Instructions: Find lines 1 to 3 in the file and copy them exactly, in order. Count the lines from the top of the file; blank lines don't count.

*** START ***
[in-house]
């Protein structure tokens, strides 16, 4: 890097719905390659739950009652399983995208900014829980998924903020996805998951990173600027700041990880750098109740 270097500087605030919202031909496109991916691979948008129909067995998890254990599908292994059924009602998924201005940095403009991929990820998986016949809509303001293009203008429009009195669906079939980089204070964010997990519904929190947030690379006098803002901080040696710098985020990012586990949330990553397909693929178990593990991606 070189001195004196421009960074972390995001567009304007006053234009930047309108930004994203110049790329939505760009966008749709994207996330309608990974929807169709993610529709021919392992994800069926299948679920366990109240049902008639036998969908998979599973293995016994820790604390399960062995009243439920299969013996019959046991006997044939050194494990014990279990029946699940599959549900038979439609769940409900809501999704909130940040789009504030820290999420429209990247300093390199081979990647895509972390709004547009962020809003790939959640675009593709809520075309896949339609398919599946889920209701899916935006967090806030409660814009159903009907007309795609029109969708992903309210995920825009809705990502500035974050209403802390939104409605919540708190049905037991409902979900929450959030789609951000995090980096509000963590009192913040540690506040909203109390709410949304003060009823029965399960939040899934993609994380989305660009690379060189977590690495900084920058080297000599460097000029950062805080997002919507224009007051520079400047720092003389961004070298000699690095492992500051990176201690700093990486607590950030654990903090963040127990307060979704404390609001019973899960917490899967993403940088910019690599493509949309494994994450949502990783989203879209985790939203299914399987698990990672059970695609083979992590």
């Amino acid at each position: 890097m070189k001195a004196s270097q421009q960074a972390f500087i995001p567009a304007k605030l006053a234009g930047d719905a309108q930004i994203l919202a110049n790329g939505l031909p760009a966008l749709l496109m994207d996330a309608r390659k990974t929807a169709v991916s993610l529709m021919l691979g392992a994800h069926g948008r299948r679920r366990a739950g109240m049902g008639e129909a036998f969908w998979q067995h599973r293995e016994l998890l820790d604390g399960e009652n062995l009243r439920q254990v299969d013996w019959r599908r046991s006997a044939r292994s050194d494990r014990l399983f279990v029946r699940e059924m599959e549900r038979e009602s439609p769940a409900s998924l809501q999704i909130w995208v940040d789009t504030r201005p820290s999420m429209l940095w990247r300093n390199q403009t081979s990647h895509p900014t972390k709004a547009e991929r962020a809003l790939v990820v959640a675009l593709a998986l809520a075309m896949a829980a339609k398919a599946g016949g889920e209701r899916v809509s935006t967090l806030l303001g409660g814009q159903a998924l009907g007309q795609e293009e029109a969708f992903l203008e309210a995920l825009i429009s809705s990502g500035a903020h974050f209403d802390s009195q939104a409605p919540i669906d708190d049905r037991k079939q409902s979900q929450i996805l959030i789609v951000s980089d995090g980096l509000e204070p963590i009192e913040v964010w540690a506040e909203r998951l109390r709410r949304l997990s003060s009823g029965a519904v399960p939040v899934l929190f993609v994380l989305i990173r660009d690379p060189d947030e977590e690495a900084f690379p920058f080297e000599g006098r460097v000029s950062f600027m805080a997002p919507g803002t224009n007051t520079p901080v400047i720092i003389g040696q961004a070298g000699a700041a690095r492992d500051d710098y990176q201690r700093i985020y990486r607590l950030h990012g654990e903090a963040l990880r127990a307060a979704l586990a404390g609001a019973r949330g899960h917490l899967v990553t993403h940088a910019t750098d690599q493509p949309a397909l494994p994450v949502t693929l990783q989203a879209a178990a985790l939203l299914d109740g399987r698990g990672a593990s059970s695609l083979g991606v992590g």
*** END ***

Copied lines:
[in-house]
């Protein structure tokens, strides 16, 4: 890097719905390659739950009652399983995208900014829980998924903020996805998951990173600027700041990880750098109740 270097500087605030919202031909496109991916691979948008129909067995998890254990599908292994059924009602998924201005940095403009991929990820998986016949809509303001293009203008429009009195669906079939980089204070964010997990519904929190947030690379006098803002901080040696710098985020990012586990949330990553397909693929178990593990991606 070189001195004196421009960074972390995001567009304007006053234009930047309108930004994203110049790329939505760009966008749709994207996330309608990974929807169709993610529709021919392992994800069926299948679920366990109240049902008639036998969908998979599973293995016994820790604390399960062995009243439920299969013996019959046991006997044939050194494990014990279990029946699940599959549900038979439609769940409900809501999704909130940040789009504030820290999420429209990247300093390199081979990647895509972390709004547009962020809003790939959640675009593709809520075309896949339609398919599946889920209701899916935006967090806030409660814009159903009907007309795609029109969708992903309210995920825009809705990502500035974050209403802390939104409605919540708190049905037991409902979900929450959030789609951000995090980096509000963590009192913040540690506040909203109390709410949304003060009823029965399960939040899934993609994380989305660009690379060189977590690495900084920058080297000599460097000029950062805080997002919507224009007051520079400047720092003389961004070298000699690095492992500051990176201690700093990486607590950030654990903090963040127990307060979704404390609001019973899960917490899967993403940088910019690599493509949309494994994450949502990783989203879209985790939203299914399987698990990672059970695609083979992590």
């Amino acid at each position: 890097m070189k001195a004196s270097q421009q960074a972390f500087i995001p567009a304007k605030l006053a234009g930047d719905a309108q930004i994203l919202a110049n790329g939505l031909p760009a966008l749709l496109m994207d996330a309608r390659k990974t929807a169709v991916s993610l529709m021919l691979g392992a994800h069926g948008r299948r679920r366990a739950g109240m049902g008639e129909a036998f969908w998979q067995h599973r293995e016994l998890l820790d604390g399960e009652n062995l009243r439920q254990v299969d013996w019959r599908r046991s006997a044939r292994s050194d494990r014990l399983f279990v029946r699940e059924m599959e549900r038979e009602s439609p769940a409900s998924l809501q999704i909130w995208v940040d789009t504030r201005p820290s999420m429209l940095w990247r300093n390199q403009t081979s990647h895509p900014t972390k709004a547009e991929r962020a809003l790939v990820v959640a675009l593709a998986l809520a075309m896949a829980a339609k398919a599946g016949g889920e209701r899916v809509s935006t967090l806030l303001g409660g814009q159903a998924l009907g007309q795609e293009e029109a969708f992903l203008e309210a995920l825009i429009s809705s990502g500035a903020h974050f209403d802390s009195q939104a409605p919540i669906d708190d049905r037991k079939q409902s979900q929450i996805l959030i789609v951000s980089d995090g980096l509000e204070p963590i009192e913040v964010w540690a506040e909203r998951l109390r709410r949304l997990s003060s009823g029965a519904v399960p939040v899934l929190f993609v994380l989305i990173r660009d690379p060189d947030e977590e690495a900084f690379p920058f080297e000599g006098r460097v000029s950062f600027m805080a997002p919507g803002t224009n007051t520079p901080v400047i720092i003389g040696q961004a070298g000699a700041a690095r492992d500051d710098y990176q201690r700093i985020y990486r607590l950030h990012g654990e903090a963040l990880r127990a307060a979704l586990a404390g609001a019973r949330g899960h917490l899967v990553t993403h940088a910019t750098d690599q493509p949309a397909l494994p994450v949502t693929l990783q989203a879209a178990a985790l939203l299914d109740g399987r698990g990672a593990s059970s695609l083979g991606v992590g």